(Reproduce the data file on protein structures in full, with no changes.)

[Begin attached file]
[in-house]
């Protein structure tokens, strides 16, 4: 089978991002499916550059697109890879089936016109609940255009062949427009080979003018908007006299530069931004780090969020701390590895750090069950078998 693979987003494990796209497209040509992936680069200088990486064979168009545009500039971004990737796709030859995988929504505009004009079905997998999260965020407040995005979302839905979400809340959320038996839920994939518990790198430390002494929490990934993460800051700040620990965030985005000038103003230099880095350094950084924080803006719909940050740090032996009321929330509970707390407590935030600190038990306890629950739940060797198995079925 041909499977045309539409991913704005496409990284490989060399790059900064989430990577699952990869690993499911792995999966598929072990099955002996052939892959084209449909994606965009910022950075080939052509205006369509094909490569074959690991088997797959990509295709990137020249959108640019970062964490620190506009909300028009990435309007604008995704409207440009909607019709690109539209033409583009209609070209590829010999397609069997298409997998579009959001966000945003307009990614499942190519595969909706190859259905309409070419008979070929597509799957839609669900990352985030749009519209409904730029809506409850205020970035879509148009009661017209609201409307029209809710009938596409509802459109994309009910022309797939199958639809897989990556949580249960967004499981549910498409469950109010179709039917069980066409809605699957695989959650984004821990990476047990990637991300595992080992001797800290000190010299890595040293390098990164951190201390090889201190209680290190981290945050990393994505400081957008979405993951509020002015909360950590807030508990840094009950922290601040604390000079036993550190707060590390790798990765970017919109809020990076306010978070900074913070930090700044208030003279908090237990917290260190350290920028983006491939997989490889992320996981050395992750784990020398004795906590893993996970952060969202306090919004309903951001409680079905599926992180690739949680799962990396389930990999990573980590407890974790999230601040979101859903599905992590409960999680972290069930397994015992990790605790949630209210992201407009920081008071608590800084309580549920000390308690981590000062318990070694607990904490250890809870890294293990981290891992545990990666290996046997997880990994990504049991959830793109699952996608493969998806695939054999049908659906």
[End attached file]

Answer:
[in-house]
């Protein structure tokens, strides 16, 4: 089978991002499916550059697109890879089936016109609940255009062949427009080979003018908007006299530069931004780090969020701390590895750090069950078998 693979987003494990796209497209040509992936680069200088990486064979168009545009500039971004990737796709030859995988929504505009004009079905997998999260965020407040995005979302839905979400809340959320038996839920994939518990790198430390002494929490990934993460800051700040620990965030985005000038103003230099880095350094950084924080803006719909940050740090032996009321929330509970707390407590935030600190038990306890629950739940060797198995079925 041909499977045309539409991913704005496409990284490989060399790059900064989430990577699952990869690993499911792995999966598929072990099955002996052939892959084209449909994606965009910022950075080939052509205006369509094909490569074959690991088997797959990509295709990137020249959108640019970062964490620190506009909300028009990435309007604008995704409207440009909607019709690109539209033409583009209609070209590829010999397609069997298409997998579009959001966000945003307009990614499942190519595969909706190859259905309409070419008979070929597509799957839609669900990352985030749009519209409904730029809506409850205020970035879509148009009661017209609201409307029209809710009938596409509802459109994309009910022309797939199958639809897989990556949580249960967004499981549910498409469950109010179709039917069980066409809605699957695989959650984004821990990476047990990637991300595992080992001797800290000190010299890595040293390098990164951190201390090889201190209680290190981290945050990393994505400081957008979405993951509020002015909360950590807030508990840094009950922290601040604390000079036993550190707060590390790798990765970017919109809020990076306010978070900074913070930090700044208030003279908090237990917290260190350290920028983006491939997989490889992320996981050395992750784990020398004795906590893993996970952060969202306090919004309903951001409680079905599926992180690739949680799962990396389930990999990573980590407890974790999230601040979101859903599905992590409960999680972290069930397994015992990790605790949630209210992201407009920081008071608590800084309580549920000390308690981590000062318990070694607990904490250890809870890294293990981290891992545990990666290996046997997880990994990504049991959830793109699952996608493969998806695939054999049908659906």